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This Week in Science: Sep 21, 2007

A news focus this week in Science is the role of dogs in genetics. One article focuses on the path dog studies followed, from studying genetic crosses to a genetic marker map to the first dog genome, to the hope that they may help study human disease. Also, a pending award from the European Union for about $16 million will go to LUPA, a consortium that plans to collect DNA and medical histories of 8,000 dogs.

In the policy forum, a group led by Amy McGuire discusses the future of personalized genomics in medicine. Though there is much excitement surrounding this field, the authors say it is at an "inflection point" between clinical testing for specific disorders and a broad assay of the genome. "Clinical practice guidelines should be developed, considering how best to use and present genomic information, and whether and how to withhold information that patients do not want to know," they write.

Alan Scott and his collaborators report a draft genome of the human filarial parasite Brugia malayi that can cause elephantiasis. They estimate that the B. malayi genome is 90 Mb to 95 Mb with between 14,500 and 17,800 protein-coding genes. They also identified targets, such as molting control or its kinome, that could help in drug development.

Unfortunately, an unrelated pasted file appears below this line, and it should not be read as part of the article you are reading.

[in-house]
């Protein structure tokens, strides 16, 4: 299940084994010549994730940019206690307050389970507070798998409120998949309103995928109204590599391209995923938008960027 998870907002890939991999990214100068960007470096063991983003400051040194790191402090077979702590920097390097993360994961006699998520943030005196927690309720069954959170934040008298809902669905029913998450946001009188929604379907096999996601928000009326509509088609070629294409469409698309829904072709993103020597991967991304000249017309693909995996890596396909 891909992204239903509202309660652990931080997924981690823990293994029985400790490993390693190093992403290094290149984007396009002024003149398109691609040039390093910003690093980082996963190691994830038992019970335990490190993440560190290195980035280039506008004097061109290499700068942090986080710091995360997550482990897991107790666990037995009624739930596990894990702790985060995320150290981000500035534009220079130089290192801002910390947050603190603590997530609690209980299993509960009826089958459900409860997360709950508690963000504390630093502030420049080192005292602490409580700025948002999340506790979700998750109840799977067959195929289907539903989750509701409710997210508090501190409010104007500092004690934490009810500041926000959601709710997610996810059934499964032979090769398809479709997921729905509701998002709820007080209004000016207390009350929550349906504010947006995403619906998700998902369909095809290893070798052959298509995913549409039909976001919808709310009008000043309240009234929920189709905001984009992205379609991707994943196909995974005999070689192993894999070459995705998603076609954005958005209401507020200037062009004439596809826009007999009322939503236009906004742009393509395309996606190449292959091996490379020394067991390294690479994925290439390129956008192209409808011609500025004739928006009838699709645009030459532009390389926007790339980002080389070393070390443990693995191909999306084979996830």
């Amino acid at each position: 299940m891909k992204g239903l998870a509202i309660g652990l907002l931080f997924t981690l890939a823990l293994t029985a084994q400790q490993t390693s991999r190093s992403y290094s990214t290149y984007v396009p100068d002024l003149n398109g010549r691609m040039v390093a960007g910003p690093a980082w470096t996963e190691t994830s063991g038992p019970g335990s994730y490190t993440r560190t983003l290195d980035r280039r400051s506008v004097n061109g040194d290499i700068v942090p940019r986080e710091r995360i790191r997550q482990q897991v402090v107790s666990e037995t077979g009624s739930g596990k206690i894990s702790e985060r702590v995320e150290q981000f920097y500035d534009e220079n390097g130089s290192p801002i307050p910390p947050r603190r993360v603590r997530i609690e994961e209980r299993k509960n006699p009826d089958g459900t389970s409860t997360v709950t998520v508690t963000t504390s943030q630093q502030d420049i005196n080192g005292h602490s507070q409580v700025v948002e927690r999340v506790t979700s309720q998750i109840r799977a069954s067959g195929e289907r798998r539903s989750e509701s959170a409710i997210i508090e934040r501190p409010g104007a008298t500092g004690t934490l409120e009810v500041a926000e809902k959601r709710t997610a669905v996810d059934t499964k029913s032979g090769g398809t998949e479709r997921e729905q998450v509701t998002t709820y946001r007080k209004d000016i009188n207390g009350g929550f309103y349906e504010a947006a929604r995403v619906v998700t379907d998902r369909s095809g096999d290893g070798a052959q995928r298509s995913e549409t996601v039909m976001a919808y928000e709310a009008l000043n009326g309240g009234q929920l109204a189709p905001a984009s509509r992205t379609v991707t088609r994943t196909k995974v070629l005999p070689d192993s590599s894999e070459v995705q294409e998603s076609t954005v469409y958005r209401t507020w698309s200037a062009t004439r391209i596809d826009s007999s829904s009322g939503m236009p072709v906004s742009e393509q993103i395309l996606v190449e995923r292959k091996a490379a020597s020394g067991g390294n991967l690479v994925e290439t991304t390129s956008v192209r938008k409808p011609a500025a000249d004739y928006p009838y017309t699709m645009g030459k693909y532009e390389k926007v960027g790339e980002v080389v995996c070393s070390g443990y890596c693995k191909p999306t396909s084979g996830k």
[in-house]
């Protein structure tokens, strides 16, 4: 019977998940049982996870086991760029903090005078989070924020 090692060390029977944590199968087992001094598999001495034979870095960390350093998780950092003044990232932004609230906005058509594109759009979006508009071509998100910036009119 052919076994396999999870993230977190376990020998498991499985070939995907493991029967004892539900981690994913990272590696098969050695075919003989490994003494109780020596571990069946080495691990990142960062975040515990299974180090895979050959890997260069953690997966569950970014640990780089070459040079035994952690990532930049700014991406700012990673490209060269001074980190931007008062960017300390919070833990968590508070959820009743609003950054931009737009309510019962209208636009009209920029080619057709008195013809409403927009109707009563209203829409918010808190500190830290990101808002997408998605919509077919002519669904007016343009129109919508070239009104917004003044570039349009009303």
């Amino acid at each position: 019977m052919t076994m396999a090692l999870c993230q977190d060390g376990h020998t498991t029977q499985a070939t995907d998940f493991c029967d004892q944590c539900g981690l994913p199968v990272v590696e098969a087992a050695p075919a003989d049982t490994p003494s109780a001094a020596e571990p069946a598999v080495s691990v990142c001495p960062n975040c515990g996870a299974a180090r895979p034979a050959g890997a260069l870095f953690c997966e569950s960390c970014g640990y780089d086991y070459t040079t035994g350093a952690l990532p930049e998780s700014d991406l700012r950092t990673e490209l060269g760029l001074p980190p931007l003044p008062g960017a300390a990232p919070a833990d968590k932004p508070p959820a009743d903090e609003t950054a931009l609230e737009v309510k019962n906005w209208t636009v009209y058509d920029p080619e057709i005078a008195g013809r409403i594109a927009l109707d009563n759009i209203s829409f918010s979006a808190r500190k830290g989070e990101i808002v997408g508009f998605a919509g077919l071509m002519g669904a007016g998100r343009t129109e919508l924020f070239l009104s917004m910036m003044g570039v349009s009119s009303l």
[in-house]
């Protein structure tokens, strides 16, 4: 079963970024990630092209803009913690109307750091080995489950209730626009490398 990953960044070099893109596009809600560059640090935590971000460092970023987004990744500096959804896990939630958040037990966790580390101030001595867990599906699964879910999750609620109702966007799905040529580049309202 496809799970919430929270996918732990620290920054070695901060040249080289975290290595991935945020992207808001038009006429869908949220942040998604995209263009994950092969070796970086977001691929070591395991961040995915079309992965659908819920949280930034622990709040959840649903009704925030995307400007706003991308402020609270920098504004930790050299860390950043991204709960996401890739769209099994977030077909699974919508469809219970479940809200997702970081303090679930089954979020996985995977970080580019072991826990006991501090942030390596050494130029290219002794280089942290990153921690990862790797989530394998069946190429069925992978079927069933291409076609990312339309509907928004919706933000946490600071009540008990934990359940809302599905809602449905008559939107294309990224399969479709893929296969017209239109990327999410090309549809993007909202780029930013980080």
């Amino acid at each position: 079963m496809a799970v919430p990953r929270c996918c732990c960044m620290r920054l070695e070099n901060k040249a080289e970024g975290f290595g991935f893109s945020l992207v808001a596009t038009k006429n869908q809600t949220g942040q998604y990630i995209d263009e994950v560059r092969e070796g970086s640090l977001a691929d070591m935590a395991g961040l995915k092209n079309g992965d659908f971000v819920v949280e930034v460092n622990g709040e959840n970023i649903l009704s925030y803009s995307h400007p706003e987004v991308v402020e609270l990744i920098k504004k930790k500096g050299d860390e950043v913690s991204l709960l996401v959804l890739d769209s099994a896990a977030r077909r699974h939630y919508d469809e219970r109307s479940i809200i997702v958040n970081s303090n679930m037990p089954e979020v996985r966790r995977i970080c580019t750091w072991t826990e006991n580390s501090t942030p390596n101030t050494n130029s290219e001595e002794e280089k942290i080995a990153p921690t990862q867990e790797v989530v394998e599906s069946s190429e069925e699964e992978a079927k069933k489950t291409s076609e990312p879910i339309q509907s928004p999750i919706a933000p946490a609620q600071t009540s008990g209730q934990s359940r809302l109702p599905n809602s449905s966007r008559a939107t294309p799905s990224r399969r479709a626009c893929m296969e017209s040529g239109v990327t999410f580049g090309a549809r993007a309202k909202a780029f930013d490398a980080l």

The first molecular event that miRNAs have an effect on is the inhibition of translation initiation, reports a group led by McGill University researchers. They and their collaborators used an in vitro translation system from mouse Krebs-2 ascites cell extracts and real-time qPCR to look at inhibition. They conclude that their in vitro system recreates how miRNA works in vivo and say that their conclusion that miRNAs primarily target initiation of translation is supported by other observations.

 

The Scan

Tens of Millions Saved

The Associated Press writes that vaccines against COVID-19 saved an estimated 20 million lives in their first year.

Supersized Bacterium

NPR reports that researchers have found and characterized a bacterium that is visible to the naked eye.

Also Subvariants

Moderna says its bivalent SARS-CoV-2 vaccine leads to a strong immune response against Omicron subvariants, the Wall Street Journal reports.

Science Papers Present Gene-Edited Mouse Models of Liver Cancer, Hürthle Cell Carcinoma Analysis

In Science this week: a collection of mouse models of primary liver cancer, and more.